Optimizing Progressive Cavity Pump performance
Finding the right variable frequency drive enables the use of top drive motor's full torque potential throughout the entire speed range.
Not all variable frequency drives (VFDs) are created equally, and some applications are more demanding than others. It is critically important to find the best brand and model for a specific application.
General Magnetic (GM) of Calgary, Alberta, Canada recently found this to be the case regarding a large 85-horsepower MagnoDrive Permanent Magnet PCP Top Drive Motor it had developed. Though it could be adapted for other purposes, the MagnoDrive was designed to drive progressive cavity pumps (PCPs), one of three main pump varieties used to extract oil out of the ground.
The MagnoDrive offers several appealing advantages over the conventional induction motors that typically power PCPs, including reduced energy consumption, greenhouse gases and maintenance, and increased safety for field operators. The main performance advantage of the MagnoDrive, however, is that the speed and torque envelope is available throughout the entire speed range; able to run full torque at 30 rpm, at 450 rpm, and anywhere in between, with equal efficiency.
A variable frequency drive: the key Progressive Cavity Pump operating component
The operating component that enables the motor to run at any speed and torque within its operating envelope is a VFD (also known as a variable speed drive, VSD). A VFD is typically programmed to manage all possible situations, providing the advanced supervisory control that determines when to stop and start the motor, how fast it should go under varying loads, and how to most efficiently operate within any torque limits.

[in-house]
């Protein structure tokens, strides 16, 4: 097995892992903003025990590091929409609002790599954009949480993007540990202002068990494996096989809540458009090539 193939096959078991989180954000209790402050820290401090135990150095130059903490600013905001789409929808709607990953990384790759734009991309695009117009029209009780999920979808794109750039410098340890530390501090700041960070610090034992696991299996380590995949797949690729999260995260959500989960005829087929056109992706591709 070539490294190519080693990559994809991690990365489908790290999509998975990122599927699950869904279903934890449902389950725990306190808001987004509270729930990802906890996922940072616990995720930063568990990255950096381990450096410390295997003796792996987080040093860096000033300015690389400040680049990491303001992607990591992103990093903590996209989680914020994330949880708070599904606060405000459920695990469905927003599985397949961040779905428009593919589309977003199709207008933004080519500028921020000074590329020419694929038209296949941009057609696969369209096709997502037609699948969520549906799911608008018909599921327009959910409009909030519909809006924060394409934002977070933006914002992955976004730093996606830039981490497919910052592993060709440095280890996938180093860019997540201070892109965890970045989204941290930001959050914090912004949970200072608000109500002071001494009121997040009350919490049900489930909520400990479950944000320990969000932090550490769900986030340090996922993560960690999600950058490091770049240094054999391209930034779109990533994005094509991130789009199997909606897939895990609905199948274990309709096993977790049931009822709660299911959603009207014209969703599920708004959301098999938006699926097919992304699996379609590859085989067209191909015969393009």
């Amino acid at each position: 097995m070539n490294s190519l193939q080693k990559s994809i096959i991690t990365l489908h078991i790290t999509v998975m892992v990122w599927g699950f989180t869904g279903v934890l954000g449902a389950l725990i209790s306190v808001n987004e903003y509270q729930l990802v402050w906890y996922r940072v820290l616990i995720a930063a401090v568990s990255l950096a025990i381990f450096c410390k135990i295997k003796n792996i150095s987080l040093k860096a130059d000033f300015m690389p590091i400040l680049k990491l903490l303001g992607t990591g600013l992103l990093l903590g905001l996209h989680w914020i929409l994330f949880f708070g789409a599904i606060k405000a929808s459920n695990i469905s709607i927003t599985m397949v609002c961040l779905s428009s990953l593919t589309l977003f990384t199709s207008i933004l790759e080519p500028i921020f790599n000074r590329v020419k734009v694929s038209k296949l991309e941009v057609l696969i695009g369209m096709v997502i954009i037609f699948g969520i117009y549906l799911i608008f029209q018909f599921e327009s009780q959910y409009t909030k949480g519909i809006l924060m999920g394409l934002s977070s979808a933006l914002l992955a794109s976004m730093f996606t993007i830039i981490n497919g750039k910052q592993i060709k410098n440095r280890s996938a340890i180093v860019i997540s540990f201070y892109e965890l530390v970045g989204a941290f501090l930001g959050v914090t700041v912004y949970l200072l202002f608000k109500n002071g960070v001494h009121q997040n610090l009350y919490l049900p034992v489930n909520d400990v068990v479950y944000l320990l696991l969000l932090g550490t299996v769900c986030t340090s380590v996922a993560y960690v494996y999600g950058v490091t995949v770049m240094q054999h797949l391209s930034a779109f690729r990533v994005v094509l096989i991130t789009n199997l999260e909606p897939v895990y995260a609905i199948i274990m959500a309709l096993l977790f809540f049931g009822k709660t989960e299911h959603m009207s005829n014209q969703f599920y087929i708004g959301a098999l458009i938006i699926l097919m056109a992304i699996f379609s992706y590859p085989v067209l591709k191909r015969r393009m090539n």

In the development stages of their MagnoDrive, GM noticed a problem when conducting field tests with an initial VFD it had selected.
GM was using a leading manufacturer’s drive, but noticed the MagnoDrive didn’t run very well between 70 and 150 rpm. It would start to get some strange vibrations, become unstable and would lose control. It especially had problems at low rpms, which are where many PCP operators typically want to run, between 100 and 150 rpm. So if the system doesn’t run really well at that speed, it is a pretty big problem.
As part of their effort to address the low rpm performance issue, GM contacted us to see if we had a potential solution.
Identifying the ideal VFD through research and testing
Our team made some visits and did some research to specify the most appropriate drive for the MagnoDrive in the PCP pump application. We determined that the relatively new ACS880 VFD appeared to be a very good fit, and offered to put in a demo drive to test its performance against the competitor’s drive.
We ran the ACS880 at all speeds and torques the afternoon it arrived, and after a very small tweak the problem was solved. The ACS880 allowed the MagnoDrive to operate at full torque at low rpm, high rpm and anywhere in between with equal efficiency. GM made the switch to the ACS880, and has put out a number of systems with the new drive and hasn’t had a single field call.
Al Duerr, GM founder, CEO and former mayor of Calgary recently told me, “We tried many VFDs, and the ACS880 is clearly one of the best we have tried. I think it is important that we have had great support from ABB. They have been totally engaged, and I, as a small developer and manufacturer, really appreciate their ability as a very large company to understand that there is the genesis here of something that is really exciting.”
By working closely with the customer and thoroughly understanding the nuances of their technology, we were able to find the optimal drive for their specific application.
In case you are interested to read the full story and watch a video of how General Magnetic boosted the PCP Top Drive Motor performance, please visit the case site here.